Posts Tagged ‘movies’

On Going to the Movies, or Not

Wednesday, December 11th, 2019

By Bob Gaydos

Poster for Martin Scorsese’s latest gangster epic.

Poster for Martin Scorsese’s latest gangster epic.

I’m about a half hour into “The Irishman” — the part where Robert DeNiro throws a gun off a bridge in Philly. I don’t consider this a spoiler alert because, after all, it’s DeNiro in a Martin Scorsese film and you have to figure it’s gotta happen sooner or later. Anyway, I decided to take a break to write, because you can do that while watching movies these days.

So, obviously, I’m watching at home on Netflix and not at a movie theater because apparently nobody does that anymore. Well, maybe not as much. I don’t know if it’s a good thing or a bad thing, but I do know there are fewer movie theaters than there used to be and people are not going out to the movies as often as they used to.

White Hutchison, a company that tracks attendance at out-of-home entertainment venues, says the average person went out to the movies 3.5 times in 2018, spending a little over $30 for tickets. That’s a 28 percent decrease from the industry’s high of 5.2 trips by your average moviegoer to the cinema in 2002, the company says.

White Hutchison also says the downward trend is the result of all the other new entertainment venues competing to try to lure people off the convenience and comfort of their couches. The competition has convinced many moviemakers that only blockbuster-type “event” movies can do this and, again, the figures bear this out. The 10 biggest grossing movies of 2018 accounted for a third of all ticket sales and eight of those movies were offered in 3D and all 10 at IMAX theaters. And no, as opposed to the word I used referring to “The Irishman,” there’s not a “film” among them. They’re stories jazzed up with lots of special effects, action and/or cartoon characters.

I started wondering about the state of cinema-going when I read that Netflix was making a blockbuster movie with Scorsese, DeNiro, Joe Pesci and Al Pacino, but was forgoing the usual 90-day window given to let theaters show the movie before offering it to Netflix subscribers, mostly streaming rather than DVD’s now. Instead, the movie would get limited release in select theaters and be available on your phone or tablet or smart TV in 30 days.

Wouldn’t theater owners be ticked off? I wondered. Yes, they would and are. Then again, Scorsese made the film 3½ hours long, which is tough to sit through without intermission, popcorn refill and bathroom breaks. Also, most theaters can only show it twice a day because of the length, cutting into potential profits.

Nonetheless, Netflix went through with this plan and “the Irishman” opened initially on eight screens in New York and Los Angeles. More were added a week later. It had good ticket sales and mixed reviews in select theaters. But it drew about 17 million smaller-screen viewers in its first week of release on Netflix.

What’s the point? I’m not sure, but this was certainly an “event” film because of the cast of characters in front of and behind the camera. Maybe that’s the point. What exactly do we mean by an “event” movie today? Forgive me here as I wander into a now-distant past to my introduction to movie-going. (It’s a long film. Let’s call this an early intermission.)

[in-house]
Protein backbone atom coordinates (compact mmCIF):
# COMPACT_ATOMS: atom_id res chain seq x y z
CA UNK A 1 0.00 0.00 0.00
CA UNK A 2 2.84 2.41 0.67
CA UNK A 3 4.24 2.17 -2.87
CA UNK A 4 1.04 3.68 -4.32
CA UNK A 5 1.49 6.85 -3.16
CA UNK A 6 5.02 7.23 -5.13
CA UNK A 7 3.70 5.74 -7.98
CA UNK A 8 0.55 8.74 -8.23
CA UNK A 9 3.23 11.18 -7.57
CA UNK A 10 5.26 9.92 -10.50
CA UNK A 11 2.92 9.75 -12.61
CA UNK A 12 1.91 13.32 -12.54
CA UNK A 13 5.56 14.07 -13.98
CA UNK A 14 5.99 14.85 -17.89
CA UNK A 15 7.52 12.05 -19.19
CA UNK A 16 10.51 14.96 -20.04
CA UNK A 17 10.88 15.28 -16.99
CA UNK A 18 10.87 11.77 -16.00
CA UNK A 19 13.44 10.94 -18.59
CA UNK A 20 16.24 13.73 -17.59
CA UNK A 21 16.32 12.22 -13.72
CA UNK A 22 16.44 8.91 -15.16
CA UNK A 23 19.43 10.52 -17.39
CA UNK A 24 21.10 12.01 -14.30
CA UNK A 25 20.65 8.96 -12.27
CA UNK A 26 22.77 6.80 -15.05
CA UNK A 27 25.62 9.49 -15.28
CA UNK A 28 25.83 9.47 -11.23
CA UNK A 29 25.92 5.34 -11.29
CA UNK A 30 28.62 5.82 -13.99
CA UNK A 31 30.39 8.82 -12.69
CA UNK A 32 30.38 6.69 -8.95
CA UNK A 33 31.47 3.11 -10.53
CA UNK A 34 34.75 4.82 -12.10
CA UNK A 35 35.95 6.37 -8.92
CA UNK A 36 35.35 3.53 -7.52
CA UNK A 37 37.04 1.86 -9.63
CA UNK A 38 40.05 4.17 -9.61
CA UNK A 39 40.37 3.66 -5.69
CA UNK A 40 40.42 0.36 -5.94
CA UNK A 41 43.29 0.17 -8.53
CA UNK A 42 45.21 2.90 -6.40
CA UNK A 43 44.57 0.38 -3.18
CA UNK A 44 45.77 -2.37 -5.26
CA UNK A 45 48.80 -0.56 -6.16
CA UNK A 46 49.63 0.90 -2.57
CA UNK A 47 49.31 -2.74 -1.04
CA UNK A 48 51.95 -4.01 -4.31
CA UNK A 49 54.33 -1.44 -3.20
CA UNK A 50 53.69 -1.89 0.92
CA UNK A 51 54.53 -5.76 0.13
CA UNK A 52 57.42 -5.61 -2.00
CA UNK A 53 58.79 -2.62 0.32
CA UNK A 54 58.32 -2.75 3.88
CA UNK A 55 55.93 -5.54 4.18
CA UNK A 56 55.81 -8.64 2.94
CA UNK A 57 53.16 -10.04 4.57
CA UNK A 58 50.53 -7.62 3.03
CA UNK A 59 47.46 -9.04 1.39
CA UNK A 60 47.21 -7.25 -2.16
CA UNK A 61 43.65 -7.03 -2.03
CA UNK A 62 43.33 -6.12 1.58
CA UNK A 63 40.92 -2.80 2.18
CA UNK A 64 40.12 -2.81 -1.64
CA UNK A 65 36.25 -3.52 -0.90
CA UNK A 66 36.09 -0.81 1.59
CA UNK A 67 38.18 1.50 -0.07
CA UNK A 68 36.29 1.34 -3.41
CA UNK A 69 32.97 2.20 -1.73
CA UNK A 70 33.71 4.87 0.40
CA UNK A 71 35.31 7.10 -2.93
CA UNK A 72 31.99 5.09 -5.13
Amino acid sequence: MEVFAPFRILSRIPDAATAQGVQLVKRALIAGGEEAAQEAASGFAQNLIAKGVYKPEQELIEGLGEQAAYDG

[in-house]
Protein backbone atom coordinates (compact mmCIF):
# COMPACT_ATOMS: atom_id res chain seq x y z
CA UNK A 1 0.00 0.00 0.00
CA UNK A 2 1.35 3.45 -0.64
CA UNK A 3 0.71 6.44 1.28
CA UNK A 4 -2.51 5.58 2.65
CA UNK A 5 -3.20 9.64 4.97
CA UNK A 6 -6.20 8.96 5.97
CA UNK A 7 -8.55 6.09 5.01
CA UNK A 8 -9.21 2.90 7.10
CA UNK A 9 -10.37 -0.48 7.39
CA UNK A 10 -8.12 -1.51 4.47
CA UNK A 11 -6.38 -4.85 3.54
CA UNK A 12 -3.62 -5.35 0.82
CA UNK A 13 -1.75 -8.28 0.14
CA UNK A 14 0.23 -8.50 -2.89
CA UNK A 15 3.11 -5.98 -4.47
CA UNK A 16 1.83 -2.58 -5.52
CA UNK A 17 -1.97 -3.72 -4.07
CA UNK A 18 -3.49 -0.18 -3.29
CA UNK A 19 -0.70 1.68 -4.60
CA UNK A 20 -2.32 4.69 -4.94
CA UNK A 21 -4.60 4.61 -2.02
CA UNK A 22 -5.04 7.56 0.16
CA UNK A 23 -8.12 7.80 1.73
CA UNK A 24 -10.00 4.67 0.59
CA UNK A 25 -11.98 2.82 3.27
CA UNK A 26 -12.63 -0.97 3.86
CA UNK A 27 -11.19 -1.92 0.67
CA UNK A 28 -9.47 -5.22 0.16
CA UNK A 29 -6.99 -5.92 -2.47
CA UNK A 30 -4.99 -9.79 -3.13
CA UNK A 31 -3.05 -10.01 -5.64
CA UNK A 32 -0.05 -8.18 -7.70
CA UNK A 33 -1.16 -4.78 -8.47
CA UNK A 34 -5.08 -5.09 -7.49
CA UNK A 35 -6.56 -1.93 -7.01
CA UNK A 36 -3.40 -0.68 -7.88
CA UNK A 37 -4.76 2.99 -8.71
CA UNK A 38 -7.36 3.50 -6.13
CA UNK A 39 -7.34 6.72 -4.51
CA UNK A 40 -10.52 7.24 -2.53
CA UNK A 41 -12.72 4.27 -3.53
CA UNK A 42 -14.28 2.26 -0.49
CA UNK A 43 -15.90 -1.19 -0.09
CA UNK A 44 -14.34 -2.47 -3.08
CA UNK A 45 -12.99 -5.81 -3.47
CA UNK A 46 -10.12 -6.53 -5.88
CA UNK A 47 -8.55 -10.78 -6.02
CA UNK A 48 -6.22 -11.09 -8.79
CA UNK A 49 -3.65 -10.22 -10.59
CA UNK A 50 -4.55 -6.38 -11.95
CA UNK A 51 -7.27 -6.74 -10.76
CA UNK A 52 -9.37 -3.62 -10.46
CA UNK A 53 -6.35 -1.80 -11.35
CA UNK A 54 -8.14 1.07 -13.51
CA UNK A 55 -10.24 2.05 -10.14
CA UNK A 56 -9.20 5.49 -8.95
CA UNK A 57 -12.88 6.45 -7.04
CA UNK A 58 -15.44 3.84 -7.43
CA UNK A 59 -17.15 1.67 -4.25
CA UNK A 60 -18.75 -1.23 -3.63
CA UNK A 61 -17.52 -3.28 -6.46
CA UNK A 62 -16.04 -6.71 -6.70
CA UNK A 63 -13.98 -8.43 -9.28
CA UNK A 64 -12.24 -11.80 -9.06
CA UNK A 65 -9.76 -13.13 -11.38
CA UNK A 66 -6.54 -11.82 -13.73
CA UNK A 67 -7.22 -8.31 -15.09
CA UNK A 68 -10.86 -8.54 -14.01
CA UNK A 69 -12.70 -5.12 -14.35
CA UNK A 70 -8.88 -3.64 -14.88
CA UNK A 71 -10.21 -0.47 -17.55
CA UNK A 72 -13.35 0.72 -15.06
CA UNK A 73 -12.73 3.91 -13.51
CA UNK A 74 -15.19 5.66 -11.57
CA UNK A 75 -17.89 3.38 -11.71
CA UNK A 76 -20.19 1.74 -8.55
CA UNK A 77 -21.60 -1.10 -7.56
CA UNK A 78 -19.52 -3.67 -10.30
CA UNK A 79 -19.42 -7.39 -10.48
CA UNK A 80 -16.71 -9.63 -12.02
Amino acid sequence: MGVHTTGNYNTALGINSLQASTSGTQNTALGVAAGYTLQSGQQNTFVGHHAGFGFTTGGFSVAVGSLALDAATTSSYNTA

***

My mother loved to go to the movies. In Bayonne, N.J., where I grew up, there were six movie theaters in the 1940s and ‘50s. Not bad for a city of some 65,000. There was also lots of public transportation and the streets were safe to walk. If you wanted to see whatever movie was the latest hit, there was no problem. It was also cheap.

When I was old enough, my mom would sometimes take me along. She would also often buy whatever dish was for sale to continue to put together the full set. Gold leaf trim. I still have some pieces. For me — and my mom, I’m sure — going to the movies was an event, something to look forward to and enjoy a lot more than 3.5 times a year.

And star power? Here’s a sampling, in no particular order, of actors you could see on the big screen in the 1940s and 1950s: James Stewart, Elizabeth Taylor, Cary Grant, Marilyn Monroe, Henry Fonda, Orson Welles, Gary Cooper, James Dean, Jack Lemmon, Audrey Hepburn, Kirk Douglas, John Wayne, Tyrone Power, Rita Hayworth, Lauren Bacall, Humphrey Bogart, Paul Newman, Marlon Brando, James Cagney, Clark Gable, Ava Gardner, Gregory Peck. Grace Kelly, Yul Brynner, William Holden, Tony Curtis, Ingrid Bergman, Fred Astaire, Rock Hudson, Doris Day, Ernest Borgnine, Burt Lancaster, Frank Sinatra, Bette Davis, Barbara Stanwyck, Bob Hope, Bing Crosby, Dean Martin, Jerry Lewis, Debbie Reynolds, Danny Kaye, Laurence Olivier, Robert Mitchum, Errol Flynn, Spencer Tracy, Katharine Hepburn, Bud Abbot and Lou Costello. (Don’t bother checking. I didn’t repeat anyone.)

When I reached my early teens and could go on my own or with friends (remember, the streets were safe to walk then), I looked forward to Saturday matinees. It usually included two westerns (Roy Rogers, Gene Autry, Randolph Scott, John Wayne), at least six cartoons and a serial (“Flash Gordon” or “Don Winslow of the Navy”). For a quarter. Popcorn was extra. Now, that was an almost weekly event.

Times have changed. Television ended Hollywood’s Golden Age. Smart phones, etc. are killing television. The streets aren’t safe. Popcorn at the movies is a budget-buster.

But also, while you can watch football on a phone today, you cannot see someone “act.” There is an added dimension when you share an emotional moment in a movie with a theater full of strangers that is missing on your couch. While they have connected us as never before, in some ways smart phones have also made us more isolated. As for the movies themselves, rewriting comic books for the big screen can only go as far as the characters (Batman, for example) allow. And, though spectacular visual effects may be big box office, they can’t replace the feeling of watching a grownup story portrayed by talented actors.

Which kind of brings me back to “The Irishman.” I’m hoping Netflix and Scorsese are right, in the sense that you can still make story and actor-driven (male and female) movies and make money today. (I can enjoy, but have a limited quota for whiz-bang and fantasy.) The head of Netflix’s movie division says to relax. “If everyone would just be calm and talk through it, over the next few years we’ll be able to find the right answer for everyone,” Scott Stuber said recently.

OK, so I’m going back to the movie. Still waiting for Pacino to arrive on the scene. If you’ve seen it, don’t text me.

rjgaydos@gmail.com

 

Losing the Movies

Thursday, August 15th, 2013

By Jeffrey Page

Every so often, a bunch of us convene to watch a movie at someone’s house, have dessert, and talk about the movie. This leads to talk about other movies.

And that often leads to statements such as: